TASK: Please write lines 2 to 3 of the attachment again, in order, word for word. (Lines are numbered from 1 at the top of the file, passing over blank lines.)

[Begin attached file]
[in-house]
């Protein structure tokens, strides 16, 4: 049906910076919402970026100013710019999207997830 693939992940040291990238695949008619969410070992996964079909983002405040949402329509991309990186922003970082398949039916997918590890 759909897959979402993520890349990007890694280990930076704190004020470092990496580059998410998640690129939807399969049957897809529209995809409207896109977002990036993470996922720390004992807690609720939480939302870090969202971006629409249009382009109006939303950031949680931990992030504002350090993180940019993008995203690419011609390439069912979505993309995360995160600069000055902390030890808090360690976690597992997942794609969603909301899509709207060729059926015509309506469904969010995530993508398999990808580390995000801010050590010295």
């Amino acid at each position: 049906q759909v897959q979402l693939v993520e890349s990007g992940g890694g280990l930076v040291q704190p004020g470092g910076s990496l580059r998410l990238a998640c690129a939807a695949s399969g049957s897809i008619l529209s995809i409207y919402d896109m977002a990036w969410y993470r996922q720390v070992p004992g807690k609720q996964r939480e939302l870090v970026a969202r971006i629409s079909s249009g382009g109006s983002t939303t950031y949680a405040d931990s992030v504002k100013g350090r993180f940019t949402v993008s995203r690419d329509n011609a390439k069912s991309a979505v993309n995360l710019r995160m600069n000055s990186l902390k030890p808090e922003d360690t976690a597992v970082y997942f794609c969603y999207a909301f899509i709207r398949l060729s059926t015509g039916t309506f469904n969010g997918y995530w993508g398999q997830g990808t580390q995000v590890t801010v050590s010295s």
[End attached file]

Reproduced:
């Protein structure tokens, strides 16, 4: 049906910076919402970026100013710019999207997830 693939992940040291990238695949008619969410070992996964079909983002405040949402329509991309990186922003970082398949039916997918590890 759909897959979402993520890349990007890694280990930076704190004020470092990496580059998410998640690129939807399969049957897809529209995809409207896109977002990036993470996922720390004992807690609720939480939302870090969202971006629409249009382009109006939303950031949680931990992030504002350090993180940019993008995203690419011609390439069912979505993309995360995160600069000055902390030890808090360690976690597992997942794609969603909301899509709207060729059926015509309506469904969010995530993508398999990808580390995000801010050590010295």
């Amino acid at each position: 049906q759909v897959q979402l693939v993520e890349s990007g992940g890694g280990l930076v040291q704190p004020g470092g910076s990496l580059r998410l990238a998640c690129a939807a695949s399969g049957s897809i008619l529209s995809i409207y919402d896109m977002a990036w969410y993470r996922q720390v070992p004992g807690k609720q996964r939480e939302l870090v970026a969202r971006i629409s079909s249009g382009g109006s983002t939303t950031y949680a405040d931990s992030v504002k100013g350090r993180f940019t949402v993008s995203r690419d329509n011609a390439k069912s991309a979505v993309n995360l710019r995160m600069n000055s990186l902390k030890p808090e922003d360690t976690a597992v970082y997942f794609c969603y999207a909301f899509i709207r398949l060729s059926t015509g039916t309506f469904n969010g997918y995530w993508g398999q997830g990808t580390q995000v590890t801010v050590s010295s």